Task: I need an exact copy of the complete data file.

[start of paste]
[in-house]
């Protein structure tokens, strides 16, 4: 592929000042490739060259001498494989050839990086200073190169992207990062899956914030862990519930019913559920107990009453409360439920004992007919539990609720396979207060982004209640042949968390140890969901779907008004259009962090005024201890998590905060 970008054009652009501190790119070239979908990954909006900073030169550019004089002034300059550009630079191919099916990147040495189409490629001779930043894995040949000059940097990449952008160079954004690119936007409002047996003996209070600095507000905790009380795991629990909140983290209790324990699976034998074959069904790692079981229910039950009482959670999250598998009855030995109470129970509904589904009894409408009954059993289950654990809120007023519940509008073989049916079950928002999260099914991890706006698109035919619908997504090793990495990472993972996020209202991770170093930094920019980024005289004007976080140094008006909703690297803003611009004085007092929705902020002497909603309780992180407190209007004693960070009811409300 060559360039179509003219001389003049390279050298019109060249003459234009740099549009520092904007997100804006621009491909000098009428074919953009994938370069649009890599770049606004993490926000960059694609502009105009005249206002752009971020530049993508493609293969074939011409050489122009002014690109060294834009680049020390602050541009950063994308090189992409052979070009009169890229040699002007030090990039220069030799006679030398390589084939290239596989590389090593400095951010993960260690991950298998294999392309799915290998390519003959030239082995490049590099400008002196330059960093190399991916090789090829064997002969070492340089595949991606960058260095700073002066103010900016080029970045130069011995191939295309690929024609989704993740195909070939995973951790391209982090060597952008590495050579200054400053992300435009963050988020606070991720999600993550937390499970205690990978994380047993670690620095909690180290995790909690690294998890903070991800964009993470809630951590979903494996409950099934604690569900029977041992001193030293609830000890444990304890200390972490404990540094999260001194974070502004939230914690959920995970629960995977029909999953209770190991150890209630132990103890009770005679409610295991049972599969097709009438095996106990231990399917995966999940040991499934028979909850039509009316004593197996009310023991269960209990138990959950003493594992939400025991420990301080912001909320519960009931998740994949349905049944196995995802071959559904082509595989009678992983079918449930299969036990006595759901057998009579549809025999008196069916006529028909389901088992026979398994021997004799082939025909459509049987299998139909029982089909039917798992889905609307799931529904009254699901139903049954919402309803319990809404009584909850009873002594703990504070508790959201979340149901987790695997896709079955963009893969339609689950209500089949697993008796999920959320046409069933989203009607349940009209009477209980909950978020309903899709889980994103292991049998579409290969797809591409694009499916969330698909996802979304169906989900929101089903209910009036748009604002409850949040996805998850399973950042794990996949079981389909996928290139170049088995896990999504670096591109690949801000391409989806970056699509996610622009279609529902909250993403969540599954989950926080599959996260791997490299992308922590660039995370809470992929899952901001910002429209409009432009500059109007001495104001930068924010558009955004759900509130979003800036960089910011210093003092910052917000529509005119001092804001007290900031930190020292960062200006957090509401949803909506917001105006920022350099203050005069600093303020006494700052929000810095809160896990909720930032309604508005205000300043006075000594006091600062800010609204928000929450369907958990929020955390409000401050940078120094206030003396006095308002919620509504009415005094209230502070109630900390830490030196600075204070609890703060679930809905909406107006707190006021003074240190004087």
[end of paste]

[in-house]
């Protein structure tokens, strides 16, 4: 592929000042490739060259001498494989050839990086200073190169992207990062899956914030862990519930019913559920107990009453409360439920004992007919539990609720396979207060982004209640042949968390140890969901779907008004259009962090005024201890998590905060 970008054009652009501190790119070239979908990954909006900073030169550019004089002034300059550009630079191919099916990147040495189409490629001779930043894995040949000059940097990449952008160079954004690119936007409002047996003996209070600095507000905790009380795991629990909140983290209790324990699976034998074959069904790692079981229910039950009482959670999250598998009855030995109470129970509904589904009894409408009954059993289950654990809120007023519940509008073989049916079950928002999260099914991890706006698109035919619908997504090793990495990472993972996020209202991770170093930094920019980024005289004007976080140094008006909703690297803003611009004085007092929705902020002497909603309780992180407190209007004693960070009811409300 060559360039179509003219001389003049390279050298019109060249003459234009740099549009520092904007997100804006621009491909000098009428074919953009994938370069649009890599770049606004993490926000960059694609502009105009005249206002752009971020530049993508493609293969074939011409050489122009002014690109060294834009680049020390602050541009950063994308090189992409052979070009009169890229040699002007030090990039220069030799006679030398390589084939290239596989590389090593400095951010993960260690991950298998294999392309799915290998390519003959030239082995490049590099400008002196330059960093190399991916090789090829064997002969070492340089595949991606960058260095700073002066103010900016080029970045130069011995191939295309690929024609989704993740195909070939995973951790391209982090060597952008590495050579200054400053992300435009963050988020606070991720999600993550937390499970205690990978994380047993670690620095909690180290995790909690690294998890903070991800964009993470809630951590979903494996409950099934604690569900029977041992001193030293609830000890444990304890200390972490404990540094999260001194974070502004939230914690959920995970629960995977029909999953209770190991150890209630132990103890009770005679409610295991049972599969097709009438095996106990231990399917995966999940040991499934028979909850039509009316004593197996009310023991269960209990138990959950003493594992939400025991420990301080912001909320519960009931998740994949349905049944196995995802071959559904082509595989009678992983079918449930299969036990006595759901057998009579549809025999008196069916006529028909389901088992026979398994021997004799082939025909459509049987299998139909029982089909039917798992889905609307799931529904009254699901139903049954919402309803319990809404009584909850009873002594703990504070508790959201979340149901987790695997896709079955963009893969339609689950209500089949697993008796999920959320046409069933989203009607349940009209009477209980909950978020309903899709889980994103292991049998579409290969797809591409694009499916969330698909996802979304169906989900929101089903209910009036748009604002409850949040996805998850399973950042794990996949079981389909996928290139170049088995896990999504670096591109690949801000391409989806970056699509996610622009279609529902909250993403969540599954989950926080599959996260791997490299992308922590660039995370809470992929899952901001910002429209409009432009500059109007001495104001930068924010558009955004759900509130979003800036960089910011210093003092910052917000529509005119001092804001007290900031930190020292960062200006957090509401949803909506917001105006920022350099203050005069600093303020006494700052929000810095809160896990909720930032309604508005205000300043006075000594006091600062800010609204928000929450369907958990929020955390409000401050940078120094206030003396006095308002919620509504009415005094209230502070109630900390830490030196600075204070609890703060679930809905909406107006707190006021003074240190004087």